President Trump and the Republican Party got four days of prime-time television last week to make the case to the American public for Trump’s reelection. The party’s convention was advertised as a feel-good celebration of America, which is a bit like trying to sell “Jurassic Park” as a movie about the beauty of the natural world.

Over and over, convention speakers, including Trump, warned of an ominous dark cloud approaching: a Joe Biden presidency, in which the former vice president was both controlled by first-term members of Congress and subjugated to the whims of left-wing protesters. Over and over, scenes of carnage — all occurring recently, under Trump — were superimposed with warnings about what a President Biden would wreak.

This was simply the culmination of this line of attack for Trump. For weeks his campaign had been running ads with a similar message, and Trump, in his off-the-cuff remarks at various events, had been offering similar warnings. And in the first week after the Republican convention, we can now say with confidence that America has identified one of the major-party candidates as more capable of addressing crime and violence at protests.

America appears to prefer Joe Biden.

The most recent poll on the subject was published by ABC News on Friday. Conducted with Ipsos, it asked Americans who they thought would do a better job handling a number of issues, including reducing violence and keeping the country safe. Biden was preferred by double-digit margins, across the board.

Fox News released polls centered on three swing states this week that also did not show a significant advantage for Trump. Asked who would do a better job on “policing and criminal justice,” likely voters in Arizona and Wisconsin both preferred Biden by five percentage points. In North Carolina, the two candidates were essentially tied.

One point worth highlighting here: Biden was preferred on the issue in Wisconsin even after Trump repeatedly focused on unrest in the city of Kenosha. Even in a state with active protests and sporadic violence, Biden was seen as the more capable candidate.

A national poll from Quinnipiac University asked people a broader question: how safe they felt with Trump as president or how safe they expected to feel should Biden win. By a 15-point margin, Americans said that they felt less safe in a Trump presidency; in total, that was the view of fully half the country. Predictions of how people would feel under Biden were evenly split.

When specifically asked about how the candidates were responding to the protests, respondents preferred Biden by wider margins.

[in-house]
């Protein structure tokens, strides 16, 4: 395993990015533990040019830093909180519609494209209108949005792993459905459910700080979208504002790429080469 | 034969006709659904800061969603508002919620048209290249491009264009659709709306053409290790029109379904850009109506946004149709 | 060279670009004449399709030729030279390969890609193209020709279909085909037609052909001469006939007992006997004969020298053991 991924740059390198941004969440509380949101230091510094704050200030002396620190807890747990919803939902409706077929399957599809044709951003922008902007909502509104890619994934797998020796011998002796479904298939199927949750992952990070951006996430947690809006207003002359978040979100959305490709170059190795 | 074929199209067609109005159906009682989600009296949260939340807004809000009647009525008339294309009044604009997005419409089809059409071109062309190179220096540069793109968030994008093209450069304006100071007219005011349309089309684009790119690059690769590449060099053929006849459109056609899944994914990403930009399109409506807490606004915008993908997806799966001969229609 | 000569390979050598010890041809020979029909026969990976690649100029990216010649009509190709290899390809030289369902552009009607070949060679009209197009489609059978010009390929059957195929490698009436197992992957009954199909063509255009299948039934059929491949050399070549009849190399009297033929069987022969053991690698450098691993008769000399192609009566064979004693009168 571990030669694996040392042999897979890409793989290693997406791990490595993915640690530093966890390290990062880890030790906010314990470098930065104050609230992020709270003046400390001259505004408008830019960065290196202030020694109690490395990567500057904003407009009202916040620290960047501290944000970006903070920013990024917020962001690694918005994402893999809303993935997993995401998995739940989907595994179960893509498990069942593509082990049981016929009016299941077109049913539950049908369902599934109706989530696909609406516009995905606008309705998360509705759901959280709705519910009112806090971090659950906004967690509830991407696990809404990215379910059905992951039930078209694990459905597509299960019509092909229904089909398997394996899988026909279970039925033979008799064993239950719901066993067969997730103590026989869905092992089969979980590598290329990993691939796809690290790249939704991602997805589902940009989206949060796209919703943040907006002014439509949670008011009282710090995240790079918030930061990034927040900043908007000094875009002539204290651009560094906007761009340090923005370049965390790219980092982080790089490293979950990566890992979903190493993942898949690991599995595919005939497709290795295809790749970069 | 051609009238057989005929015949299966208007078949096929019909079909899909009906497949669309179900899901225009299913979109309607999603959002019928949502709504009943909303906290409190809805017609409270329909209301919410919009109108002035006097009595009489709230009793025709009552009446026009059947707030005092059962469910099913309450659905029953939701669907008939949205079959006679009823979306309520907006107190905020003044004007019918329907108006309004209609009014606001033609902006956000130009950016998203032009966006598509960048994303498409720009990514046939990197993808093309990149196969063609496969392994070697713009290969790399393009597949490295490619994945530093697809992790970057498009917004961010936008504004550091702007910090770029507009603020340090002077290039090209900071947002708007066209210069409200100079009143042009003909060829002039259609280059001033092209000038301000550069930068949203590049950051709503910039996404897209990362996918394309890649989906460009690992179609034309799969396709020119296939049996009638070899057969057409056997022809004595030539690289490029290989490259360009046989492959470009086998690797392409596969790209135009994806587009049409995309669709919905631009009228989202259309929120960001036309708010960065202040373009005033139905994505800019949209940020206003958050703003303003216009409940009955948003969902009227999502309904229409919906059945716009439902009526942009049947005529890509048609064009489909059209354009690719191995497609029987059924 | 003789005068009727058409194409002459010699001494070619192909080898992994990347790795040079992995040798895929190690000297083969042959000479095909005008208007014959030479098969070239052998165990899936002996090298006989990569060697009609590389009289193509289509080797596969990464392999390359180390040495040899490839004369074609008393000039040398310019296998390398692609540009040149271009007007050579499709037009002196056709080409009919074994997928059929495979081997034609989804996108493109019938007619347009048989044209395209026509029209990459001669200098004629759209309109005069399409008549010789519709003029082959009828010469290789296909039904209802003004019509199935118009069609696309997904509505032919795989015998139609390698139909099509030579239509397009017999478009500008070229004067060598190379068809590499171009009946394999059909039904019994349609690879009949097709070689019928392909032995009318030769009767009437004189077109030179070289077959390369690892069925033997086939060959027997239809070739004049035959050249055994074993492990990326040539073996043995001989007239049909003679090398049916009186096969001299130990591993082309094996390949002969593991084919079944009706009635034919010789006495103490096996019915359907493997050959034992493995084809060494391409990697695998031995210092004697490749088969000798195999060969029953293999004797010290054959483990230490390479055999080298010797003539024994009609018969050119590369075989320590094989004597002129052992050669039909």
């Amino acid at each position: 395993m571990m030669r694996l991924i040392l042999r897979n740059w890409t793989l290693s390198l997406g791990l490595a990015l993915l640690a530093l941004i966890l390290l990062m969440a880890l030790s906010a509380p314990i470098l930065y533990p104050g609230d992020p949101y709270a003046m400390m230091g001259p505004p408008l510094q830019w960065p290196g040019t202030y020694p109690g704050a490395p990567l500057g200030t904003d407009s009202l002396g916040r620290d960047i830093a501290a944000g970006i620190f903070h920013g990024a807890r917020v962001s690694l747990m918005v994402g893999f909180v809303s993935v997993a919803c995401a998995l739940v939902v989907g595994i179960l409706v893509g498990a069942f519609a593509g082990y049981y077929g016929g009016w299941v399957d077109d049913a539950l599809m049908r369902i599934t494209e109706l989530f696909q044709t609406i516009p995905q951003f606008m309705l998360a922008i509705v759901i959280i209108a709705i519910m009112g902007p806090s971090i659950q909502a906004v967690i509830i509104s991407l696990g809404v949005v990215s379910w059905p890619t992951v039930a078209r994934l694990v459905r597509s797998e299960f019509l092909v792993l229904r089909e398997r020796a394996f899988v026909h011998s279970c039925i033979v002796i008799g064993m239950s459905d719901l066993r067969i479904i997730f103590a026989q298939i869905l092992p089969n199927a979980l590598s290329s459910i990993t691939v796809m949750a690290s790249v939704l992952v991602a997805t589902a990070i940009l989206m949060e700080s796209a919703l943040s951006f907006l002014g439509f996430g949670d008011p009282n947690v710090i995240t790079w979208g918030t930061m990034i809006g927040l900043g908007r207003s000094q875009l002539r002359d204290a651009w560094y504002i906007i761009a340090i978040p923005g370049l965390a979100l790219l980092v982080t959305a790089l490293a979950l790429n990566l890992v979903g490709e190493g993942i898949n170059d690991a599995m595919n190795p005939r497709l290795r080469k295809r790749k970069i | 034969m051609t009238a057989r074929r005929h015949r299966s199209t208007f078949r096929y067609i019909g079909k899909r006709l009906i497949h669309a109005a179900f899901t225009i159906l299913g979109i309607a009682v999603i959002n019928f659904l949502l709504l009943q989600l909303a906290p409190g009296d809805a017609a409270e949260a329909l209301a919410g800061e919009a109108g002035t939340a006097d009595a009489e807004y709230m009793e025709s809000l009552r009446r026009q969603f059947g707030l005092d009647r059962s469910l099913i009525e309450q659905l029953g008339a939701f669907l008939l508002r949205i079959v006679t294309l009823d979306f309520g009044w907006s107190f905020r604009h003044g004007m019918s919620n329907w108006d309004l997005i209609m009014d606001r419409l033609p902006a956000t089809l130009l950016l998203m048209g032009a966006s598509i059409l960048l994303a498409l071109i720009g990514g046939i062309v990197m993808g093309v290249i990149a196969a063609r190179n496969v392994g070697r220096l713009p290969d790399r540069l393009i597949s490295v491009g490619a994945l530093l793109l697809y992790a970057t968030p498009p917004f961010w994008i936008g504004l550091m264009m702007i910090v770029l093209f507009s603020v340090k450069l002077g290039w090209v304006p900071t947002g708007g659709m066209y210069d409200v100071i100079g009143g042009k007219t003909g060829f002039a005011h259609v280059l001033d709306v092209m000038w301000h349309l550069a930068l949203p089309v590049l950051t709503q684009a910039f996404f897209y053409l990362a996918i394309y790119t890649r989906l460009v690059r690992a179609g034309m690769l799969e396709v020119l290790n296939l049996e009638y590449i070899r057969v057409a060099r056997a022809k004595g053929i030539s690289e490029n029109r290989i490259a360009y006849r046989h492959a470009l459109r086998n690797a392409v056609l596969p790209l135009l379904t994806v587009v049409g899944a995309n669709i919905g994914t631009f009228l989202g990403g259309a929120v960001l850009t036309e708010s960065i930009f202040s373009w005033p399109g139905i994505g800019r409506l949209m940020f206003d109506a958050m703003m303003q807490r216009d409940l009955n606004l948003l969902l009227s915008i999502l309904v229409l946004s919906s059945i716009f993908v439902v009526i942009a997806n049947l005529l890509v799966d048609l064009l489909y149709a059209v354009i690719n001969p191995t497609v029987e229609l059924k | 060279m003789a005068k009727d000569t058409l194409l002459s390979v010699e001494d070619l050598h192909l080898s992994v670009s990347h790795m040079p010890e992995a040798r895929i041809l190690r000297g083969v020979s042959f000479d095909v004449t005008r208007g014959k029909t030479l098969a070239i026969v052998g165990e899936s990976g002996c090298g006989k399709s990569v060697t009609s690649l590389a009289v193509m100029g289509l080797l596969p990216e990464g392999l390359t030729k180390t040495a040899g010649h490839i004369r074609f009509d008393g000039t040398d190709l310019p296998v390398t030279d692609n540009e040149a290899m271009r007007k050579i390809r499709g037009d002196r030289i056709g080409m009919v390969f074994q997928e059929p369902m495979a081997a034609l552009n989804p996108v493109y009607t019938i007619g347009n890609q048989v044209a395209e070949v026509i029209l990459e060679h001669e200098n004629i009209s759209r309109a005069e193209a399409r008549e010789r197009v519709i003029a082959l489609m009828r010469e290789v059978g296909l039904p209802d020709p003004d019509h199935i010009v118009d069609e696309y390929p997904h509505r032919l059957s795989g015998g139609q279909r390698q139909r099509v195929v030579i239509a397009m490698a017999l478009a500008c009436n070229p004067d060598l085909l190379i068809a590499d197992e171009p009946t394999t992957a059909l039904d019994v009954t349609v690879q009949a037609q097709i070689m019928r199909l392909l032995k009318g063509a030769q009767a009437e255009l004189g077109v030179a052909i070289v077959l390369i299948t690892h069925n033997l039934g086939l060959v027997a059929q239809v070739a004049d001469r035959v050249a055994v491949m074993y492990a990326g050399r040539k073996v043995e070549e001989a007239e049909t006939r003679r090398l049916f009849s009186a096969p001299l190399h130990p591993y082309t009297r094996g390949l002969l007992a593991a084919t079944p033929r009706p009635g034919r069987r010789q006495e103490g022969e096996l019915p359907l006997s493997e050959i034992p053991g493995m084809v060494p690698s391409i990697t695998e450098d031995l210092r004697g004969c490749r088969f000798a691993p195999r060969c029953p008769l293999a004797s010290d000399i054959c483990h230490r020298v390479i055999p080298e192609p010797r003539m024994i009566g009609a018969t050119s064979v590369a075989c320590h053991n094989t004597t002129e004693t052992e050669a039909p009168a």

That ABC-Ipsos poll, for example, found that about half of respondents believed that Biden’s rhetoric wasn’t having much of an effect, while more than half said that Trump’s was making things worse. The percentage of people saying Trump’s rhetoric makes things worse was 42 points higher than those saying he was making things better.

A CNN-SSRS poll released Friday similarly found that more than half the country viewed Trump’s rhetoric as being more harmful than helpful — though the percentage of respondents who were critical of Trump’s response had fallen since June.

A poll conducted by YouGov earlier this week found that people were more confident that violence that has occasionally followed protests would improve if Biden won in November, while people thought it would get worse if Trump won.

An interesting aside from that CNN-SSRS poll is that the number of White Americans who view the protests as justified has fallen by 14 points since June, though it’s still higher than when the pollsters asked in October 2016. About a quarter of Whites say that even violent protests are justified, more than twice the percentage who held that view in 2016.

All of the post-convention polling on crime points in the same direction: Even after weeks of focus from Trump, he hasn’t gained an advantage on the issue over Biden. But it is certainly possible that this was only one intended outcome. It’s likely that Trump’s dark warnings about a Biden presidency were also focused at his own base, serving as a way to keep his likely voters engaged and committed to turning out.

With that in mind, it’s worth remembering the extent to which violence at protests has been a focus of coverage on Fox News and Fox Business. Since late May, when the protests first erupted, the Fox networks have been twice as likely as CNN and MSNBC to use terms centered on unrest that followed protests and nearly five times as likely to talk about “antifa,” a loose-knit left-wing group that engages in violent acts.

Fox News viewers expect Trump to talk about the violence that’s a focus of much of the network’s prime-time coverage, and Trump allies can certainly expect Fox News to reinforce Trump’s rhetoric.

As we said the week of the Republican convention, there was often little difference between what the network would have normally shown in prime time and what it was airing when it carried the Republican convention live. Which, unlike with the Democratic convention, it usually did.

It probably goes without saying that Republicans — a central part of the Fox audience — generally give Trump the advantage on the above questions. If the president’s goal was to branch out beyond that, it doesn’t seem to have worked.


In a previous version of this post, the figures from the ABC-Ipsos poll considering the effect of Biden's rhetoric were incorrect. The article has been updated with correct figures.